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Drop-in replacements for Random, providing remote random-number sources.

Project description

RandomSources is a Python module, providing multiple implementations of Python’s random-number generator interface backed by remote random-number sources. It provides simple, drop-in style replacements for Random with data provided by the ANU Quantum Random Numbers server (generated by measuring quantum fluctuations of the vacuum) and by random.org (generated by measuring atmospheric noise). Typical usage looks like this:

>>> import randomSources

>>> qRandom = randomSources.QuantumRandom()
>>> print qRandom.random()
0.799872387678
>>> print qRandom.randint(1, 20)
4

>>> randomDotOrg = randomSources.RandomDotOrg()
>>> randomDotOrg.checkBitQuota()
990178
>>> print randomDotOrg.random()
0.951470705142
>>> print randomDotOrg.random(4)
[0.5996488097316547, 0.40146785806967766, 0.9956706001515375, 0.345638811037305]
>>> randomDotOrg.checkBitQuota()
989910
>>> print randomDotOrg.randint(1, 20)
1
>>> print randomDotOrg.randint(1, 20, 12)
[6, 10, 13, 20, 3, 14, 5, 3, 10, 18, 20, 14]
>>> randomDotOrg.checkBitQuota()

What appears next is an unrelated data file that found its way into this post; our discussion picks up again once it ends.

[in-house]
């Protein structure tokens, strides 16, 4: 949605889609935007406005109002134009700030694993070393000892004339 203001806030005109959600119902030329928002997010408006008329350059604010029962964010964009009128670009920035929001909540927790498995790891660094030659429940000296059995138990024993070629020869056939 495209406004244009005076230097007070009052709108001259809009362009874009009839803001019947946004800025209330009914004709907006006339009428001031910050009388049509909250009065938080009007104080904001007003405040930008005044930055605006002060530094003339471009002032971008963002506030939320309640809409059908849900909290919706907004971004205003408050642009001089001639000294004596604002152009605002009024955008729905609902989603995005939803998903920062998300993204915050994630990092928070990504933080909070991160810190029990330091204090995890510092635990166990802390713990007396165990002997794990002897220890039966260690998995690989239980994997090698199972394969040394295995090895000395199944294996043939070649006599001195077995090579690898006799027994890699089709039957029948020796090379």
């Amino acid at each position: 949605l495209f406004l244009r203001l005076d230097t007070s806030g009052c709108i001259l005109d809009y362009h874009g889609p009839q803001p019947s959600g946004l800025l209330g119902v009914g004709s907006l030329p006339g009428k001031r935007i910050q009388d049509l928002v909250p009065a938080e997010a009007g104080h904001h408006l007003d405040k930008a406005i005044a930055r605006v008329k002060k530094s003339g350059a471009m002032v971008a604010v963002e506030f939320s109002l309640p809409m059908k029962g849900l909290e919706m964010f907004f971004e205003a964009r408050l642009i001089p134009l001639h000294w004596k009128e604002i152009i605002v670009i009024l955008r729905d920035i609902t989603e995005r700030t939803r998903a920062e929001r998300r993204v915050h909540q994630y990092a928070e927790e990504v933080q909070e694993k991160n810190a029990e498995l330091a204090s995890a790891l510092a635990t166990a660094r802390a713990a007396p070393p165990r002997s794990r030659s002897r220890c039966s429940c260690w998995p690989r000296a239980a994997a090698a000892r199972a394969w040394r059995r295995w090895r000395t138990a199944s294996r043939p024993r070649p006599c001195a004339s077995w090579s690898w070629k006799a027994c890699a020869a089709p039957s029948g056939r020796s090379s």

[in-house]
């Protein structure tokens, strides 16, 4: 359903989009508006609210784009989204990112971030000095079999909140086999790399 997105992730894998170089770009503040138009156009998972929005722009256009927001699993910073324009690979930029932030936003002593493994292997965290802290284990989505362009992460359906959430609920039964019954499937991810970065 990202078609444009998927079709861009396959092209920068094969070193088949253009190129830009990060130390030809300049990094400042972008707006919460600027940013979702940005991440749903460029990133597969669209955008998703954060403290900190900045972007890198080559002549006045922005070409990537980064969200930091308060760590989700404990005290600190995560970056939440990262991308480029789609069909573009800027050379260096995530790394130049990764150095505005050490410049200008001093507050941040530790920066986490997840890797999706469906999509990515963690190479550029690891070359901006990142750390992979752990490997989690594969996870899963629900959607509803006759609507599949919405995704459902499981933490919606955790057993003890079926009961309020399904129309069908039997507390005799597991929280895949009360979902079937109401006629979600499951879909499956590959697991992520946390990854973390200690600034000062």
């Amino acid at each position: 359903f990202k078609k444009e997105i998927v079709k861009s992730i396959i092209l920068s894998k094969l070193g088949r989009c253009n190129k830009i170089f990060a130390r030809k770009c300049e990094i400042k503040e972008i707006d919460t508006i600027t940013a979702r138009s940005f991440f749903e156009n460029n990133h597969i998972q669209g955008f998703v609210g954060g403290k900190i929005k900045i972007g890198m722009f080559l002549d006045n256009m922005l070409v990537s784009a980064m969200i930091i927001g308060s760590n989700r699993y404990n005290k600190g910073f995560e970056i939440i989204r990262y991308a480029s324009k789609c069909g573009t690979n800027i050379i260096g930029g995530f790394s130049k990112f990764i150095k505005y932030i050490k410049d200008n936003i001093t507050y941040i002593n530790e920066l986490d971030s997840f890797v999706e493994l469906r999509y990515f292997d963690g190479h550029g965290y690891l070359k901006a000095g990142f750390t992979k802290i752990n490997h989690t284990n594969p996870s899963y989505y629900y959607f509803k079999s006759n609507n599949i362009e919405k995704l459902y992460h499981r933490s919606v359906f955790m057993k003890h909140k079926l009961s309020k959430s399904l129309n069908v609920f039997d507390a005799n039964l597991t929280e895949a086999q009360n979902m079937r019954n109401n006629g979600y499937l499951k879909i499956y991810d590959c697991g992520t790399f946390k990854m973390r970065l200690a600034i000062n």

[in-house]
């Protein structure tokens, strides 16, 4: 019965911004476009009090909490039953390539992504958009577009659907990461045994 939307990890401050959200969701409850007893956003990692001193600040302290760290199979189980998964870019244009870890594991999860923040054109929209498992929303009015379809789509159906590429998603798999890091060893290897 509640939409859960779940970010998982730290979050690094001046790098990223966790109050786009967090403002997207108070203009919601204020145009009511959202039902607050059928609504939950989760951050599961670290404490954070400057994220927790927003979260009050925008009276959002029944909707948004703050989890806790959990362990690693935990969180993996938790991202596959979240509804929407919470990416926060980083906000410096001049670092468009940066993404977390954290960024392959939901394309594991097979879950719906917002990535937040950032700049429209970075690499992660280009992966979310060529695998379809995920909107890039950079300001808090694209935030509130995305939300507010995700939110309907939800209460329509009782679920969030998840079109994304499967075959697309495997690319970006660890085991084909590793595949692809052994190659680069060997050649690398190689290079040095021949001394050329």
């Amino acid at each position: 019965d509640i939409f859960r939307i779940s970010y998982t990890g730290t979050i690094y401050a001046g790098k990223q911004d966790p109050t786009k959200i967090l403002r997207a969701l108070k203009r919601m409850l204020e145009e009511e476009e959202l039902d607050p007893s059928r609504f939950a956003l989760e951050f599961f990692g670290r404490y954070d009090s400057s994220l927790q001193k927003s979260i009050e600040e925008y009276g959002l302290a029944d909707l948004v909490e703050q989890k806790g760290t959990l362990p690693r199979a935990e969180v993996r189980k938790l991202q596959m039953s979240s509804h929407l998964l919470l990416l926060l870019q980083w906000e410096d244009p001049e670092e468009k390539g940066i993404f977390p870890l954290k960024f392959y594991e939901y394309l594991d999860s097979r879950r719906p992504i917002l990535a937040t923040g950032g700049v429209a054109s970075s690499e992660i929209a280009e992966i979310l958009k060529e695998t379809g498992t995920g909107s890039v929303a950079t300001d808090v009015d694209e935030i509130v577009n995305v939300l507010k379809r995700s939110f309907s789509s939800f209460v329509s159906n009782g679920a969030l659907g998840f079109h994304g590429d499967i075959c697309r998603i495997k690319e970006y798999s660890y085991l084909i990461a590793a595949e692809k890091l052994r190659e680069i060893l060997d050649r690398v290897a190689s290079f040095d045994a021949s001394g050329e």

989780

Note that random.org provides a bit quota limited per IP per 24 hours; many functions therefore provide an optional final parameter ‘n’ to simulate multiple calls, allowing the system to merge some smaller requests in order to minimize bit waste. Towards the same goal, the RandomDotOrg class prefers to subdivide fetches, sending multiple smaller requests when it can prevent waste.

On the other hand, the ANU Quantum Random Numbers server has no bit limit; therefore, the QuantumRandom class fetches 16 KB at a time to serve small requests, minimizing requests to the server. Larger requests are fetched dynamically.

As of version 0.1, these objects are not thread-safe.

Credits

Much of the code of this module is derived directly from the Python 2.7 source for the Random class and its subclasses, rendering this a derivative work. Thanks to the Python Software Foundation and its BDFL, Guido van Rossum.

In addition, significant inspiration (and some direct code) was taken from the quantumrandom (http://github.com/lmacken/quantumrandom) and randomdotorg (http://code.google.com/p/randomdotorg/) modules, especially as basic reference for the APIs of their respective random-number sources. Thanks and attribution are therefore due to Luke Macken (author of quantumrandom) and Clovis Fabricio (author of randomdotorg).

License

This module is licensed under the GNU GPL version 3, as a derivative work of the randomdotorg module. This is confirmed compatible with both the Python Software Foundation License, covering Python 2.7, and the MIT License, covering the quantumrandom module.

If permission is granted by Clovis Fabricio, this module will be relicensed under the Python Software Foundation License, or, if that is not acceptable, under the GNU LGPL version 3.

Project details


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